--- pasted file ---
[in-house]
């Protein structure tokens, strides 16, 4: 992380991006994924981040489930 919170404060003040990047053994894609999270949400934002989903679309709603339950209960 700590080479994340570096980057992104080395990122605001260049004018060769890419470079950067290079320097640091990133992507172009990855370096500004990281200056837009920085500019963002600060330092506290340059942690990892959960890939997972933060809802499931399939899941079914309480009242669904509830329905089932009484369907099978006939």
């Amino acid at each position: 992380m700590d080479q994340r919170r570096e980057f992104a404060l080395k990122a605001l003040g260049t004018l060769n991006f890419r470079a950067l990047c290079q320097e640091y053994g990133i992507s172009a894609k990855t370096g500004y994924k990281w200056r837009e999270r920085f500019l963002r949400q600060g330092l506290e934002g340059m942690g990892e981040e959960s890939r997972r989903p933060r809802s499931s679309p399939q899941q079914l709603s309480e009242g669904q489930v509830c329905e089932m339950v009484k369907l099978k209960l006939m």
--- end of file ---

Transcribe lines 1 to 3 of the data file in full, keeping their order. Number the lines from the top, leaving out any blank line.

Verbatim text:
[in-house]
């Protein structure tokens, strides 16, 4: 992380991006994924981040489930 919170404060003040990047053994894609999270949400934002989903679309709603339950209960 700590080479994340570096980057992104080395990122605001260049004018060769890419470079950067290079320097640091990133992507172009990855370096500004990281200056837009920085500019963002600060330092506290340059942690990892959960890939997972933060809802499931399939899941079914309480009242669904509830329905089932009484369907099978006939």
């Amino acid at each position: 992380m700590d080479q994340r919170r570096e980057f992104a404060l080395k990122a605001l003040g260049t004018l060769n991006f890419r470079a950067l990047c290079q320097e640091y053994g990133i992507s172009a894609k990855t370096g500004y994924k990281w200056r837009e999270r920085f500019l963002r949400q600060g330092l506290e934002g340059m942690g990892e981040e959960s890939r997972r989903p933060r809802s499931s679309p399939q899941q079914l709603s309480e009242g669904q489930v509830c329905e089932m339950v009484k369907l099978k209960l006939m």